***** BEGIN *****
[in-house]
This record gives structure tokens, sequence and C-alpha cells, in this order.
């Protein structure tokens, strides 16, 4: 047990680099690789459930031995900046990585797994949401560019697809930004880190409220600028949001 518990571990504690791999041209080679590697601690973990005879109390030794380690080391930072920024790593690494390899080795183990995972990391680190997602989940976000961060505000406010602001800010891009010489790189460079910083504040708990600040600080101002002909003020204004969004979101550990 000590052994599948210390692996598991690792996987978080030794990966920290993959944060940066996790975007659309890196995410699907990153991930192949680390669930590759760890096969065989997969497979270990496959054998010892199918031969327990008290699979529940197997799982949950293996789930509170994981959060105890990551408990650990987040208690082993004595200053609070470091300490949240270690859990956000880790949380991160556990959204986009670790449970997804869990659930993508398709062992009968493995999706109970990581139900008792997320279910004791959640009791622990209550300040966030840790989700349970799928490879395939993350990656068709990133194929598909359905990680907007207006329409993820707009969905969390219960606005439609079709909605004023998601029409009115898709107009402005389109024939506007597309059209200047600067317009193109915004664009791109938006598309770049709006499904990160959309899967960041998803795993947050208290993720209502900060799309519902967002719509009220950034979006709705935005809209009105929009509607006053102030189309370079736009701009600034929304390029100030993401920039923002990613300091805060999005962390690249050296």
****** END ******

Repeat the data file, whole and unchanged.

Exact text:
[in-house]
This record gives structure tokens, sequence and C-alpha cells, in this order.
């Protein structure tokens, strides 16, 4: 047990680099690789459930031995900046990585797994949401560019697809930004880190409220600028949001 518990571990504690791999041209080679590697601690973990005879109390030794380690080391930072920024790593690494390899080795183990995972990391680190997602989940976000961060505000406010602001800010891009010489790189460079910083504040708990600040600080101002002909003020204004969004979101550990 000590052994599948210390692996598991690792996987978080030794990966920290993959944060940066996790975007659309890196995410699907990153991930192949680390669930590759760890096969065989997969497979270990496959054998010892199918031969327990008290699979529940197997799982949950293996789930509170994981959060105890990551408990650990987040208690082993004595200053609070470091300490949240270690859990956000880790949380991160556990959204986009670790449970997804869990659930993508398709062992009968493995999706109970990581139900008792997320279910004791959640009791622990209550300040966030840790989700349970799928490879395939993350990656068709990133194929598909359905990680907007207006329409993820707009969905969390219960606005439609079709909605004023998601029409009115898709107009402005389109024939506007597309059209200047600067317009193109915004664009791109938006598309770049709006499904990160959309899967960041998803795993947050208290993720209502900060799309519902967002719509009220950034979006709705935005809209009105929009509607006053102030189309370079736009701009600034929304390029100030993401920039923002990613300091805060999005962390690249050296």